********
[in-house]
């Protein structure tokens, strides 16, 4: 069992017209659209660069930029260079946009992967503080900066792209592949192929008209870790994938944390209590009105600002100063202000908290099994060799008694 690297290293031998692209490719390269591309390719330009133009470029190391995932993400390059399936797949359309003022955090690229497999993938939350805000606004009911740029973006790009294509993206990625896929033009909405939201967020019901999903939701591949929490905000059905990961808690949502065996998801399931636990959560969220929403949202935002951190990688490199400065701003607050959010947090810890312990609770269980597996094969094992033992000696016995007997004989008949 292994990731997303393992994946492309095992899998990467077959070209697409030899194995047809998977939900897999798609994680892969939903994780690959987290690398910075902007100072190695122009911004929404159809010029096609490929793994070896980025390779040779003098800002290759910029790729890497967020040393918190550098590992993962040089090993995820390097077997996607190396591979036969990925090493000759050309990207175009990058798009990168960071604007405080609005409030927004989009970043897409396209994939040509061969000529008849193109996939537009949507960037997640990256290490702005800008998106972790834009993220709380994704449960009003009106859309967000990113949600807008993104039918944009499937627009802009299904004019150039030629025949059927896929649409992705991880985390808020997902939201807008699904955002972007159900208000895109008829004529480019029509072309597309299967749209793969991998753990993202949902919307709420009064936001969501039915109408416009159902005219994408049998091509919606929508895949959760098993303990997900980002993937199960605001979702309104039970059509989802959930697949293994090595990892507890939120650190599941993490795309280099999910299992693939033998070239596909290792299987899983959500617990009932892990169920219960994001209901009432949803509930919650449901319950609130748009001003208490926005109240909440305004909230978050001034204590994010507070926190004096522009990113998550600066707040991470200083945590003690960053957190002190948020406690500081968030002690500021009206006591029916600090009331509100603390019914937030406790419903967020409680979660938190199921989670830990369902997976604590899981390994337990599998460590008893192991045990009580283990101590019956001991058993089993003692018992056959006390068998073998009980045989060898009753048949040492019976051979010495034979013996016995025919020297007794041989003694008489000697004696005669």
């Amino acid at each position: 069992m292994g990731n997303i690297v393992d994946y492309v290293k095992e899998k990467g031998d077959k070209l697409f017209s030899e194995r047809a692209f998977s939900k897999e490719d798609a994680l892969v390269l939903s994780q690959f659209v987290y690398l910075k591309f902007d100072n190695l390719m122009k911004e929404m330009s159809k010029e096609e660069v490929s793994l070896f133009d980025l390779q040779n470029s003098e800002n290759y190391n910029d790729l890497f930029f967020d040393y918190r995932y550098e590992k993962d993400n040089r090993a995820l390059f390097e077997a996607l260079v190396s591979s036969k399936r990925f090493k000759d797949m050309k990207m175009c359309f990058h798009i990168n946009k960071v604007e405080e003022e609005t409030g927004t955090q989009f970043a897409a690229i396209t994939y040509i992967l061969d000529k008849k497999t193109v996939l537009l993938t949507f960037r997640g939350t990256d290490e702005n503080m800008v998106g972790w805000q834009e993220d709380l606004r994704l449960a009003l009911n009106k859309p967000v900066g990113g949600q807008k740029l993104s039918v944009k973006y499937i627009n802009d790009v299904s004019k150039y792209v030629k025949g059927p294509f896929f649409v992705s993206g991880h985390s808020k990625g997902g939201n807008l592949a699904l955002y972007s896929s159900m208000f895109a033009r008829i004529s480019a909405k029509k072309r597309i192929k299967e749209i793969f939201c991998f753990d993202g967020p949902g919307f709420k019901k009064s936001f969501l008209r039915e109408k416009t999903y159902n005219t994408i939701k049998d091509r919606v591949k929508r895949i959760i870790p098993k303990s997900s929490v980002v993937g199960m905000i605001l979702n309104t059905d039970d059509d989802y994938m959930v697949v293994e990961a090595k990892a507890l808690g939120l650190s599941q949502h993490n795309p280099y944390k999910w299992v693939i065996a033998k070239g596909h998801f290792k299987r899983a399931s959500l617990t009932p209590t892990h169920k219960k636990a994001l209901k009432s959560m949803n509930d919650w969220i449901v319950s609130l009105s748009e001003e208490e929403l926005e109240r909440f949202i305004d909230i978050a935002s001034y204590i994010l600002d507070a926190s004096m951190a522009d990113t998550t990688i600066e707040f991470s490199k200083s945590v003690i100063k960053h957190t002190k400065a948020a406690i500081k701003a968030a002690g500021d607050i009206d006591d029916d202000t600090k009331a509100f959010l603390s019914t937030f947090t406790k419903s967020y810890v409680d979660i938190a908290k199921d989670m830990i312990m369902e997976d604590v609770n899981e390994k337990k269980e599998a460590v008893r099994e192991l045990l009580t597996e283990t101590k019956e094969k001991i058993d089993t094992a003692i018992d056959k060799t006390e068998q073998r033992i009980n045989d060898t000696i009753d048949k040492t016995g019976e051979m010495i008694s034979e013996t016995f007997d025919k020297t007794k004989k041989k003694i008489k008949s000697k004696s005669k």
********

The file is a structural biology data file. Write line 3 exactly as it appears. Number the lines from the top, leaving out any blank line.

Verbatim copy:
């Amino acid at each position: 069992m292994g990731n997303i690297v393992d994946y492309v290293k095992e899998k990467g031998d077959k070209l697409f017209s030899e194995r047809a692209f998977s939900k897999e490719d798609a994680l892969v390269l939903s994780q690959f659209v987290y690398l910075k591309f902007d100072n190695l390719m122009k911004e929404m330009s159809k010029e096609e660069v490929s793994l070896f133009d980025l390779q040779n470029s003098e800002n290759y190391n910029d790729l890497f930029f967020d040393y918190r995932y550098e590992k993962d993400n040089r090993a995820l390059f390097e077997a996607l260079v190396s591979s036969k399936r990925f090493k000759d797949m050309k990207m175009c359309f990058h798009i990168n946009k960071v604007e405080e003022e609005t409030g927004t955090q989009f970043a897409a690229i396209t994939y040509i992967l061969d000529k008849k497999t193109v996939l537009l993938t949507f960037r997640g939350t990256d290490e702005n503080m800008v998106g972790w805000q834009e993220d709380l606004r994704l449960a009003l009911n009106k859309p967000v900066g990113g949600q807008k740029l993104s039918v944009k973006y499937i627009n802009d790009v299904s004019k150039y792209v030629k025949g059927p294509f896929f649409v992705s993206g991880h985390s808020k990625g997902g939201n807008l592949a699904l955002y972007s896929s159900m208000f895109a033009r008829i004529s480019a909405k029509k072309r597309i192929k299967e749209i793969f939201c991998f753990d993202g967020p949902g919307f709420k019901k009064s936001f969501l008209r039915e109408k416009t999903y159902n005219t994408i939701k049998d091509r919606v591949k929508r895949i959760i870790p098993k303990s997900s929490v980002v993937g199960m905000i605001l979702n309104t059905d039970d059509d989802y994938m959930v697949v293994e990961a090595k990892a507890l808690g939120l650190s599941q949502h993490n795309p280099y944390k999910w299992v693939i065996a033998k070239g596909h998801f290792k299987r899983a399931s959500l617990t009932p209590t892990h169920k219960k636990a994001l209901k009432s959560m949803n509930d919650w969220i449901v319950s609130l009105s748009e001003e208490e929403l926005e109240r909440f949202i305004d909230i978050a935002s001034y204590i994010l600002d507070a926190s004096m951190a522009d990113t998550t990688i600066e707040f991470s490199k200083s945590v003690i100063k960053h957190t002190k400065a948020a406690i500081k701003a968030a002690g500021d607050i009206d006591d029916d202000t600090k009331a509100f959010l603390s019914t937030f947090t406790k419903s967020y810890v409680d979660i938190a908290k199921d989670m830990i312990m369902e997976d604590v609770n899981e390994k337990k269980e599998a460590v008893r099994e192991l045990l009580t597996e283990t101590k019956e094969k001991i058993d089993t094992a003692i018992d056959k060799t006390e068998q073998r033992i009980n045989d060898t000696i009753d048949k040492t016995g019976e051979m010495i008694s034979e013996t016995f007997d025919k020297t007794k004989k041989k003694i008489k008949s000697k004696s005669k």